• In another embodiment of the invention, the remote control station may comprise a joystick. In a further embodiment of the invention, a computer guided navigation system may be employed with a similar or equivalent catheter introducer system with sensor feedback to translate the actual resistance to movement, tip pressure and catheter motion which is occurring in the body to the remote catheter introducer system/model. A human model with traditional sheath and catheter appearance, with sensors, can serve as the controller translating information to the handle control device and feeder system. This set up could allow the operator to insert and manipulate a catheter by standard fashion, remotely and transmit and manipulate an interventional catheter within the human body.
  • The remote control mechanism may optionally include an apparatus or model in which a catheter is introduced or manipulated, similar to that which is inserted into the Human body. That catheter and model control mechanism can transmit information back and forth to the catheter handle control device and catheter feeder system so as to translate manipulation, performed remotely to the actual invasive system. Sensors and registers exist in the model (remote control mechanism) to convey the actual feel of the invasive catheter to that of the catheter model remote controller. In one embodiment, the apparatus or model resembles the human anatomy for catheter insertion. Such a model can comprise an introducer sheath; a catheter and handle and gears; and sensors, resistors, and transistors. In another embodiment of the invention, when integrated with imagimg modalities such as 3D mapping, the remote control is a computer in which catheter translations, movement/manipulations, can be remotely performed (possibly automatically with the ability for human intervention and/or input) by safe iterative steps in order to safely reach targeted sites for catheter deployment.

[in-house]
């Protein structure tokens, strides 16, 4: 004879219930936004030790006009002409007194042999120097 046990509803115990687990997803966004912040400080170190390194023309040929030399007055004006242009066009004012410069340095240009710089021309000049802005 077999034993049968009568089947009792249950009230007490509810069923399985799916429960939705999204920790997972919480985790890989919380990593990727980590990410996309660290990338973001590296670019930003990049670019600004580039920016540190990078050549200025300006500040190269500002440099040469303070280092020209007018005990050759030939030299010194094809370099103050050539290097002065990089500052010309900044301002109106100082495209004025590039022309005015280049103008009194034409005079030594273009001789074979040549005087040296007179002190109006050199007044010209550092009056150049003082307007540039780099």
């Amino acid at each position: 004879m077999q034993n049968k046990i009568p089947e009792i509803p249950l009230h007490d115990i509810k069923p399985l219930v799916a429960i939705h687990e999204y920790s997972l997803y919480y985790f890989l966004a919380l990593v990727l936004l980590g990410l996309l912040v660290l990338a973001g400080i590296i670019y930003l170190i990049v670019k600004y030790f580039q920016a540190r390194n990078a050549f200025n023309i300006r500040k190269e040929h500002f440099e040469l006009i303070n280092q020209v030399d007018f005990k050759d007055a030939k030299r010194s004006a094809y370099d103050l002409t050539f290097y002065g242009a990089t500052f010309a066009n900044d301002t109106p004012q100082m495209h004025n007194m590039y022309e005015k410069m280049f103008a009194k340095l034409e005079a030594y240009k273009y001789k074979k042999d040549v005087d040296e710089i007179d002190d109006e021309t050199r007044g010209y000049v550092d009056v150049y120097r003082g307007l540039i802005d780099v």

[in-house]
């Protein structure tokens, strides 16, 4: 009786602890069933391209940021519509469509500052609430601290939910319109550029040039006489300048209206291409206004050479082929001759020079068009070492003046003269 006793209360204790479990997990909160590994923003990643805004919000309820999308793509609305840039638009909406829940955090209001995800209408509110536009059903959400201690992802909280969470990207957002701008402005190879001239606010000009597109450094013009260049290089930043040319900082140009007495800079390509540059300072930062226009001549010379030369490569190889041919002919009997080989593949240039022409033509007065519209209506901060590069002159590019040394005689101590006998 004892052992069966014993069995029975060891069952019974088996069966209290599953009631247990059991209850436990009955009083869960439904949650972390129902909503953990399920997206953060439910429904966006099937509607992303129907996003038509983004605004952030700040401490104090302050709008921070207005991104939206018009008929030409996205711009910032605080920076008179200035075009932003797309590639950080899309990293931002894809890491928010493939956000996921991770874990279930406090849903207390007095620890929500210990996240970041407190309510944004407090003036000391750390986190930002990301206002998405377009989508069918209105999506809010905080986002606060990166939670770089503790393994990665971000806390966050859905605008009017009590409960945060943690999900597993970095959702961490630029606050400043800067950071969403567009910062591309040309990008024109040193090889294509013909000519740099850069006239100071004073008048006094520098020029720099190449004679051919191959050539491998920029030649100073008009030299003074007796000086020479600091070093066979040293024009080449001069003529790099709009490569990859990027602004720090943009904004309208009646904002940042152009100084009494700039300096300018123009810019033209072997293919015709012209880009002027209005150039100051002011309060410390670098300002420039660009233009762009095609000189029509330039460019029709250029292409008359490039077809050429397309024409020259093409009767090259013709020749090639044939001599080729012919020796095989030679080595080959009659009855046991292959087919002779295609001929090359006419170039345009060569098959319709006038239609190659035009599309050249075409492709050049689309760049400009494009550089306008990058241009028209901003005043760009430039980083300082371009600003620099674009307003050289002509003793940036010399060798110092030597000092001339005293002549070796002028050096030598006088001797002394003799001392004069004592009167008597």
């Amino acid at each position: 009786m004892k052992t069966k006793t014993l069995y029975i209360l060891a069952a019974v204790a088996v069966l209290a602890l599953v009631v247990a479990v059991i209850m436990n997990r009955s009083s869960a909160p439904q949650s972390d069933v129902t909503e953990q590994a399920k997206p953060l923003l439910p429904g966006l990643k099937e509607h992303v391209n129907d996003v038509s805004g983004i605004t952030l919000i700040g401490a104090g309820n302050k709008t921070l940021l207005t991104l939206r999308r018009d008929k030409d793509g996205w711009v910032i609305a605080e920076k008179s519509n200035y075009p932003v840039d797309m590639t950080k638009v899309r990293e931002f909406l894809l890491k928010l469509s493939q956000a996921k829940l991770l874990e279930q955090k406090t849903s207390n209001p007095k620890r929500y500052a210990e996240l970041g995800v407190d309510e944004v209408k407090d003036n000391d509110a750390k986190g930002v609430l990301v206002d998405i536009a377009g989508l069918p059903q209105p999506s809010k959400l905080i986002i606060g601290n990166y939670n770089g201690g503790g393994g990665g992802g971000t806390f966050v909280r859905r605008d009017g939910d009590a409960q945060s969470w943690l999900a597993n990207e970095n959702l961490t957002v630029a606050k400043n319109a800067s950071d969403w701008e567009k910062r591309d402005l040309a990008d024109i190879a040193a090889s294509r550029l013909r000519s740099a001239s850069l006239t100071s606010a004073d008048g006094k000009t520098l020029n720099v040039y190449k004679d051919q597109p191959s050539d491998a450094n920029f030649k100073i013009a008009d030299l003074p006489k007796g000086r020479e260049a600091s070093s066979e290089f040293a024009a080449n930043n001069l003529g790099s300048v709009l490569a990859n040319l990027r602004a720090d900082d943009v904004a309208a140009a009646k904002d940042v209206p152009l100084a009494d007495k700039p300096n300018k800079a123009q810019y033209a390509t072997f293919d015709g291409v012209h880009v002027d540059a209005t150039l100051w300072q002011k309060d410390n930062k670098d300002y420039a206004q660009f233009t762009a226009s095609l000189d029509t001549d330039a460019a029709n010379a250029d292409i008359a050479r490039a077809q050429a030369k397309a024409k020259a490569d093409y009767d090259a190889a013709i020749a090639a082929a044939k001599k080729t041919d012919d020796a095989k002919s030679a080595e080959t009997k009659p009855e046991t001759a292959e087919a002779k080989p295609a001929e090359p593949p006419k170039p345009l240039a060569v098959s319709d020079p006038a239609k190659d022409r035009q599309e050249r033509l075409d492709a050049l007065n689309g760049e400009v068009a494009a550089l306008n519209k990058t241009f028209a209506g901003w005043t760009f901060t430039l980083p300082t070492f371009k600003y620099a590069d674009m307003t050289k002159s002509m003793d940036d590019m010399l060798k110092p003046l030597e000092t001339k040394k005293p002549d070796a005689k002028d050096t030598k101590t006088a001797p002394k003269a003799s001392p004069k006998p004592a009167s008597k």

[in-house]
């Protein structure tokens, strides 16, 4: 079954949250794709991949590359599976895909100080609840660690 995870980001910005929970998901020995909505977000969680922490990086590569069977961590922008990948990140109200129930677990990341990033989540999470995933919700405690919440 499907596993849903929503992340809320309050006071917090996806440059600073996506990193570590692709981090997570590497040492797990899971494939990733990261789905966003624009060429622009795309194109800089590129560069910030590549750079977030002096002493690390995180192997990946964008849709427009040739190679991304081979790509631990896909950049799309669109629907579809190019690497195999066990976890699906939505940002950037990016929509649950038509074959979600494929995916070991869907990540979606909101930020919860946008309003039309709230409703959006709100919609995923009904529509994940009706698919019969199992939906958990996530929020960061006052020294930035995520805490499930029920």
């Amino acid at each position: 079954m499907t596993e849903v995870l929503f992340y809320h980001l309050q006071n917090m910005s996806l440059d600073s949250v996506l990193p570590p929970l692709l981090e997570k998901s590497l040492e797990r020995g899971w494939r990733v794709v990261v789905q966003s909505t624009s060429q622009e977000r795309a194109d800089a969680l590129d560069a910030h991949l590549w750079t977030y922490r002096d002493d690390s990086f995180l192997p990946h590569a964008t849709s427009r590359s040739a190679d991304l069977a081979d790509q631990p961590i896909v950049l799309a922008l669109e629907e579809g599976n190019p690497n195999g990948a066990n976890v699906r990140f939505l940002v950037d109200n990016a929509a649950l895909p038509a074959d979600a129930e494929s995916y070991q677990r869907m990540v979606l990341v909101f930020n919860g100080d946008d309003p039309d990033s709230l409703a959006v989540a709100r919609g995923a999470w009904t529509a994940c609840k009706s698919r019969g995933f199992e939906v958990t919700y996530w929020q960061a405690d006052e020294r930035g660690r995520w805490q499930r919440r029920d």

• In another embodiment of the invention, handles, knobs, and/or switches on a catheter handle are manipulated as the remote control is translated into precise movement and feel of a similar catheter which is inserted and manipulated robotically within the human body.
  • According to the invention, a robotic device comprises:
    • a handle controller effective to receive the control handle of a medical device, the medical device having at least three ranges of motion and a distal end;
    • a first motor in communication with the handle controller and capable of moving the medical device in the axial direction;
    • a second motor in communication with the handle controller and capable of rotating the distal end of the medical device;
    • a third motor in communication with the handle controller and capable of deflecting the distal end of the medical device; and
    • a control unit m communication with the first, second, and third motors.
  • In a further embodiment of the invention, the first motor is connected to an externally threaded drive screw, the handle controller is connected to an internally threaded drive support, and the drive screw is mated with the drive support. The handle controller is connected to a telescoping rod so that when the catheter is inserted into the handle controller, a sheath of the catheter is inserted into the telescoping rod, and the telescoping rod is connected to a catheter feeder. The catheter feeder may comprise a clip or attachment at the distal end of the catheter feeder that attaches to the proximal outer housing of a standard introducer sheath to deliver the catheter into the patient's body without buckling.